TO BE PUBLISHED
November 9, 1994
IN RE: The Kentucky Standard/Nelson County Dispatch Center
OPEN RECORDS DECISION
This appeal originated in a request for records submitted by Mr. Steve Lowery, publisher of The Kentucky Standard, to Mr. John David "Jack" Seay, Assistant Nelson County Attorney, on September 15, 1993. Mr. Lowery requested that he be furnished with "unedited copies of police blotters kept by the '911' dispatchers at the Nelson County Dispatch Center." On September 22, Mr. Lowery amended his request, asking that he be afforded access to the "daily logs kept by the Nelson County dispatch center that include all communication--including names--dealing with all law enforcement agencies in Nelson County." Relying on KRS 61.878(1)(a) and (h), now codified and hereinafter referred to as KRS 61.878(1)(a) and (i), Mr. Seay denied both requests.
In his initial response, Mr. Seay noted that the "dispatch log contains requests from citizens seeking police or other emergency assistance by placing a '911' telephone call," and refers "only incidentally," to persons who are arrested. He explained that the Dispatch Center currently releases its "911" dispatch log after redacting the names of callers and any other identifying information. This policy is, in Mr. Seay's view, consistent with OAG 90-117 in which this Office held that "disclosure of a complainant's identity by providing a copy of [a '911'] tape would be an unwarranted invasion of personal privacy which is not outweighed by the public's right to governmental information." OAG 90-117, p. 4. Adopting the reasoning of this opinion, Mr. Seay argued that release of these records would have a potential chilling effect on the use of the "911" system by callers who do not want their identities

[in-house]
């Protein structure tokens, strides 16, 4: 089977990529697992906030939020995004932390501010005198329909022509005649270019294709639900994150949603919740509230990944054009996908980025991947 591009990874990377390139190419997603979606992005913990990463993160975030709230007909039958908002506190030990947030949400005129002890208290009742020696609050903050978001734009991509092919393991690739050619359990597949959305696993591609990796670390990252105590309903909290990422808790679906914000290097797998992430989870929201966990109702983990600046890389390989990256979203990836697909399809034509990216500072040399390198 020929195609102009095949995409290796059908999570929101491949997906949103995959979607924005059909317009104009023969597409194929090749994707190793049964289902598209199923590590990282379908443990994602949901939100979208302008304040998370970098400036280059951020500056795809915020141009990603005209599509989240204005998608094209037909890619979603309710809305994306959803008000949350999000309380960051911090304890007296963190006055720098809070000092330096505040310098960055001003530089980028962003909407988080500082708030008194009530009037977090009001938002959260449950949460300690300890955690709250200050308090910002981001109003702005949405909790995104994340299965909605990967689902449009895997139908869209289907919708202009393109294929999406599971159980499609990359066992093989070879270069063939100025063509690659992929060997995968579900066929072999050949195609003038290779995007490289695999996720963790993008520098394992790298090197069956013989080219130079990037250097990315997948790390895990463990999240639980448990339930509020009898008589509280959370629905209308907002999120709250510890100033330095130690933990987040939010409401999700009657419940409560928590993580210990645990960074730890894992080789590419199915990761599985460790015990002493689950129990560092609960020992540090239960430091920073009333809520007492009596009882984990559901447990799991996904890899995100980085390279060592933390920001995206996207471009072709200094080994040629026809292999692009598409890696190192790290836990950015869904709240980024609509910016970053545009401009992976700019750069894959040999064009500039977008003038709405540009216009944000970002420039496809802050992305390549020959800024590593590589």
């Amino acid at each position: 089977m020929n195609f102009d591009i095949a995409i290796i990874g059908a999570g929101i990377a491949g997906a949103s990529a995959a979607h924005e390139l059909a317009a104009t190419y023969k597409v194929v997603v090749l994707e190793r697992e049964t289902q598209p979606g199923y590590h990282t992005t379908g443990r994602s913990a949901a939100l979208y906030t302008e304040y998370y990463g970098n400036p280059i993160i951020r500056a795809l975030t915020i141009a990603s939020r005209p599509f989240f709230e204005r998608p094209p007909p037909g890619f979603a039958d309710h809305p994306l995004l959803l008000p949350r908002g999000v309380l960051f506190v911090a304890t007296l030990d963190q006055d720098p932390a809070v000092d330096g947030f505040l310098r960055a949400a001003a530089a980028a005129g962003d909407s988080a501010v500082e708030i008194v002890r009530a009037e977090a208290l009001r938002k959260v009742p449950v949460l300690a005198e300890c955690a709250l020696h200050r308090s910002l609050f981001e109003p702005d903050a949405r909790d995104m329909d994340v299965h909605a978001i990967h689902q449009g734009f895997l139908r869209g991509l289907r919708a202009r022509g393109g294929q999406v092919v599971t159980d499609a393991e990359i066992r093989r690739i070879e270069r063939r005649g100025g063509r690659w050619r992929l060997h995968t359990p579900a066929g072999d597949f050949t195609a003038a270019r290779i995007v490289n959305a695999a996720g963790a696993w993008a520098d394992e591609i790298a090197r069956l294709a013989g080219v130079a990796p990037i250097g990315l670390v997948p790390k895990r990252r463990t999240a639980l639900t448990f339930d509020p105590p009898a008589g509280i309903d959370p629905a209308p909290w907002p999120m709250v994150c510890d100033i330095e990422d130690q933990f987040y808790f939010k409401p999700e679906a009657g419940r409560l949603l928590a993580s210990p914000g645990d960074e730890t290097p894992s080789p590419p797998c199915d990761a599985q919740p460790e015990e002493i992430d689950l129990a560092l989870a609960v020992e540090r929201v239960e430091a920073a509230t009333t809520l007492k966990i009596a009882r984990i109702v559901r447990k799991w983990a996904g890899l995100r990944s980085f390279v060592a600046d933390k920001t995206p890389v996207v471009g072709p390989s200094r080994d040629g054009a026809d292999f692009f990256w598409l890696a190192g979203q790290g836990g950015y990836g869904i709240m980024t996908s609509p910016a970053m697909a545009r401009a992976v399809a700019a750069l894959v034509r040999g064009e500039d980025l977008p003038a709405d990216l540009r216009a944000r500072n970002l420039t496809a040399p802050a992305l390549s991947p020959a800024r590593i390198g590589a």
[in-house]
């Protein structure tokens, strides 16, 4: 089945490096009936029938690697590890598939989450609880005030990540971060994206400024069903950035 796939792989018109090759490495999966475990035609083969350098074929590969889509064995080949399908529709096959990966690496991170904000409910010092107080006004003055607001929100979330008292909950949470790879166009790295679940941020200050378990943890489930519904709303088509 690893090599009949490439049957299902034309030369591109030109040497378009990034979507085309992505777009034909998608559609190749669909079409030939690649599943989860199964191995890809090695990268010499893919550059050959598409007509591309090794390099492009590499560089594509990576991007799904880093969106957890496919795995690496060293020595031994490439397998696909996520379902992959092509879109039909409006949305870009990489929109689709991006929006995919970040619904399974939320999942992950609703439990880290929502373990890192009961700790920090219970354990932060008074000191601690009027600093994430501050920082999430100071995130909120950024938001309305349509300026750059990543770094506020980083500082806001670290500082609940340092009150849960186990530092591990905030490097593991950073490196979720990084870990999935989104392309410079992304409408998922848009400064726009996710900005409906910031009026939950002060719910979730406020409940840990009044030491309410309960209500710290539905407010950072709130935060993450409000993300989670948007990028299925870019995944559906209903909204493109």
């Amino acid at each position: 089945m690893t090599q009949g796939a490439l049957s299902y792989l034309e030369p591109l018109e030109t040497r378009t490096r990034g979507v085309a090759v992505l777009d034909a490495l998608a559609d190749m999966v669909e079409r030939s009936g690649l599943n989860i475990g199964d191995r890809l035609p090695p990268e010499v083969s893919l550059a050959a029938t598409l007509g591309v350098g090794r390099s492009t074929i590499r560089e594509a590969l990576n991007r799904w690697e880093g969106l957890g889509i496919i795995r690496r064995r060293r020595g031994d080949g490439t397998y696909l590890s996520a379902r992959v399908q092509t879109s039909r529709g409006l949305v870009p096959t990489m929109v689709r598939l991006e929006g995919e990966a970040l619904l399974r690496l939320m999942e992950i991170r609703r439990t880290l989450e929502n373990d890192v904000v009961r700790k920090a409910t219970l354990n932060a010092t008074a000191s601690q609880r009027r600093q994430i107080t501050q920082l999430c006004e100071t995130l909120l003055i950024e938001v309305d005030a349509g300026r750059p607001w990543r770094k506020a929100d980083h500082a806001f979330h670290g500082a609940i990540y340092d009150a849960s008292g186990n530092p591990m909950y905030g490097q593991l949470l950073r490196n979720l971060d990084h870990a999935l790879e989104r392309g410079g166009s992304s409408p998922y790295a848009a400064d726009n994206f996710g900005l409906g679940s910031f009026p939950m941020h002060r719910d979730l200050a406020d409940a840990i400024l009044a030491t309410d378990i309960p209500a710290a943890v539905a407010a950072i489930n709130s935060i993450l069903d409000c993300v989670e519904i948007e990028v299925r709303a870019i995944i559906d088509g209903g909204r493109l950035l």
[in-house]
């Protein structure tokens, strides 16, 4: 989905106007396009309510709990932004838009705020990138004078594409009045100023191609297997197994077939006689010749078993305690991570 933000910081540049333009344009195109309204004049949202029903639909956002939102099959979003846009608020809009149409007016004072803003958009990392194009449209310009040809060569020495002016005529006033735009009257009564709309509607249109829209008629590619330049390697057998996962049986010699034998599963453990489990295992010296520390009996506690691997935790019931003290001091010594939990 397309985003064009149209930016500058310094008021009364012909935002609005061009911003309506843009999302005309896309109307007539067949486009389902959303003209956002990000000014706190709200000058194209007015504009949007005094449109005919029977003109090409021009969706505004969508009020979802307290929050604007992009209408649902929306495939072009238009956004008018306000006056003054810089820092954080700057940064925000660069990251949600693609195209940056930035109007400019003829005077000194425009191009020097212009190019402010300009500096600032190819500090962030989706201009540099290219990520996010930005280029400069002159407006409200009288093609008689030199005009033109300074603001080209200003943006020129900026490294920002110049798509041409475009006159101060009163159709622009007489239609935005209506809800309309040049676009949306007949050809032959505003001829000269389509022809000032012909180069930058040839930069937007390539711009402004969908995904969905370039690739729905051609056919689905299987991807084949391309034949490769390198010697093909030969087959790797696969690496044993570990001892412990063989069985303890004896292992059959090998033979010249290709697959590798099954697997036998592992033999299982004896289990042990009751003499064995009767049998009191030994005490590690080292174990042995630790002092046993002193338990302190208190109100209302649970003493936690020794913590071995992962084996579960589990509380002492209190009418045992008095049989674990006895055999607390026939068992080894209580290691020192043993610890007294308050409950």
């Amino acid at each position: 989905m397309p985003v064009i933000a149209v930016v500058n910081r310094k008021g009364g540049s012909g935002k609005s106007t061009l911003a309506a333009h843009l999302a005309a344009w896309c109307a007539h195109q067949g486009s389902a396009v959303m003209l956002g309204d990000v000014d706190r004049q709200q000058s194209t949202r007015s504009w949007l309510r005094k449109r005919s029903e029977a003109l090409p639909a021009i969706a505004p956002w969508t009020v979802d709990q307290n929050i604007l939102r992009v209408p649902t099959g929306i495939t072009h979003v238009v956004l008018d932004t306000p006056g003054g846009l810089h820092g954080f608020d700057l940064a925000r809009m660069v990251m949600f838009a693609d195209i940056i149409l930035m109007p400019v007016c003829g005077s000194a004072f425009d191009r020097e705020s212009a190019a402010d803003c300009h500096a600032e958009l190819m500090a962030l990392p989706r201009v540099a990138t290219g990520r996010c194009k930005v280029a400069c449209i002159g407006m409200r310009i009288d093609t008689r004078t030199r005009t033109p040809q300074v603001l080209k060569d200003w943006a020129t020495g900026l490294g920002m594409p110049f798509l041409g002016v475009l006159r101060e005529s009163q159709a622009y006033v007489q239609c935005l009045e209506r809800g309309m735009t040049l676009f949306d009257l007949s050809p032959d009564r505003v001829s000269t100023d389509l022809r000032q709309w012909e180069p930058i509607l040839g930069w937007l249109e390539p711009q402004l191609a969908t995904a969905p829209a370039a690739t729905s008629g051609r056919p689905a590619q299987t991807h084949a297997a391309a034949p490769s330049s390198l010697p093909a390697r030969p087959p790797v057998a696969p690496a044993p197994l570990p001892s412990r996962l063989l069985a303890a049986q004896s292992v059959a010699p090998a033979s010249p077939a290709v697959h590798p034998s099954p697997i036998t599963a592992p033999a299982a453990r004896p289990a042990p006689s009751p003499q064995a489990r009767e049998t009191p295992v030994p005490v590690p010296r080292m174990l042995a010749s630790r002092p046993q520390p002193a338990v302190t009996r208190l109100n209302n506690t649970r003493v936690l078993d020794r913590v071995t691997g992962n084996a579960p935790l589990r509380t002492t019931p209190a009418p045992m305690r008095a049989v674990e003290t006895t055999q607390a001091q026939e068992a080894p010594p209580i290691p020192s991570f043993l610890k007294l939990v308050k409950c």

revealed. Additionally, he noted that OAG 90-117 authorized nondisclosure of the tapes, and by extension, the dispatch log, on the basis of KRS 61.878(1)(i) which exempts "correspondence with private individuals, other than correspondence which is intended to give notice of final action of a public agency[.]"
Elaborating on this position in a subsequent response, Mr. Seay provided a detailed explanation of the Dispatch Center's policy relative to each type of call received over its "911" system. He again expressed the view that notations on the dispatch log reflecting emergency "911" calls were exempt pursuant to KRS 61.878(1)(a) and (i). It was his position that this protection extended to the identities of callers and the identities of the individuals against whom allegations were made. Mr. Seay expressed a similar view on the issue of disclosure of notations reflecting nonemergency calls, maintaining that these notations were also exempt pursuant to KRS 61.878(1)(a) and (i).
Mr. Seay indicated that the dispatchers also record "miscellaneous radio communications between the dispatch center and law enforcement personnel in the field." As an example, he noted that an officer may contact the dispatcher by radio to request an automobile registration check. All "identifying information" recorded on the log which relates to these calls is, in his view, exempt from disclosure pursuant to KRS 61.878(1)(i).